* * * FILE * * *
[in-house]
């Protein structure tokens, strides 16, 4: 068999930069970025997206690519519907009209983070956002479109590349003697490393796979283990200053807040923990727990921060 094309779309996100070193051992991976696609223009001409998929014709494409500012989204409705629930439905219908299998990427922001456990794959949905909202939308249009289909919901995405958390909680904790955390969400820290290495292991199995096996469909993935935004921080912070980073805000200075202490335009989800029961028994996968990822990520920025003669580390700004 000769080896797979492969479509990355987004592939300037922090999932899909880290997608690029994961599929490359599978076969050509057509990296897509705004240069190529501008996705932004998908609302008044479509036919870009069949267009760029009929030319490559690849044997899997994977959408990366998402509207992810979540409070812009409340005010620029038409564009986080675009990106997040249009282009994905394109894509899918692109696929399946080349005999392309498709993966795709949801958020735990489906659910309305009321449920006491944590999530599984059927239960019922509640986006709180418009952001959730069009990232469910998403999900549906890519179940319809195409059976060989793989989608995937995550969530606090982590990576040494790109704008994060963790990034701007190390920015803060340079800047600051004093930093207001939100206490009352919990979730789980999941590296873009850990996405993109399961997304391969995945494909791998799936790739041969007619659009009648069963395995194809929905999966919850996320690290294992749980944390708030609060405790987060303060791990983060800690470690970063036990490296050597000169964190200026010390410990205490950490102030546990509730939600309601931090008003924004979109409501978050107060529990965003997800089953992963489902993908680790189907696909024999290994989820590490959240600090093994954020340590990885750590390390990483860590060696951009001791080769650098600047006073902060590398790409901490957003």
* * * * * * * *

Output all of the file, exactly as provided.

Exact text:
[in-house]
């Protein structure tokens, strides 16, 4: 068999930069970025997206690519519907009209983070956002479109590349003697490393796979283990200053807040923990727990921060 094309779309996100070193051992991976696609223009001409998929014709494409500012989204409705629930439905219908299998990427922001456990794959949905909202939308249009289909919901995405958390909680904790955390969400820290290495292991199995096996469909993935935004921080912070980073805000200075202490335009989800029961028994996968990822990520920025003669580390700004 000769080896797979492969479509990355987004592939300037922090999932899909880290997608690029994961599929490359599978076969050509057509990296897509705004240069190529501008996705932004998908609302008044479509036919870009069949267009760029009929030319490559690849044997899997994977959408990366998402509207992810979540409070812009409340005010620029038409564009986080675009990106997040249009282009994905394109894509899918692109696929399946080349005999392309498709993966795709949801958020735990489906659910309305009321449920006491944590999530599984059927239960019922509640986006709180418009952001959730069009990232469910998403999900549906890519179940319809195409059976060989793989989608995937995550969530606090982590990576040494790109704008994060963790990034701007190390920015803060340079800047600051004093930093207001939100206490009352919990979730789980999941590296873009850990996405993109399961997304391969995945494909791998799936790739041969007619659009009648069963395995194809929905999966919850996320690290294992749980944390708030609060405790987060303060791990983060800690470690970063036990490296050597000169964190200026010390410990205490950490102030546990509730939600309601931090008003924004979109409501978050107060529990965003997800089953992963489902993908680790189907696909024999290994989820590490959240600090093994954020340590990885750590390390990483860590060696951009001791080769650098600047006073902060590398790409901490957003």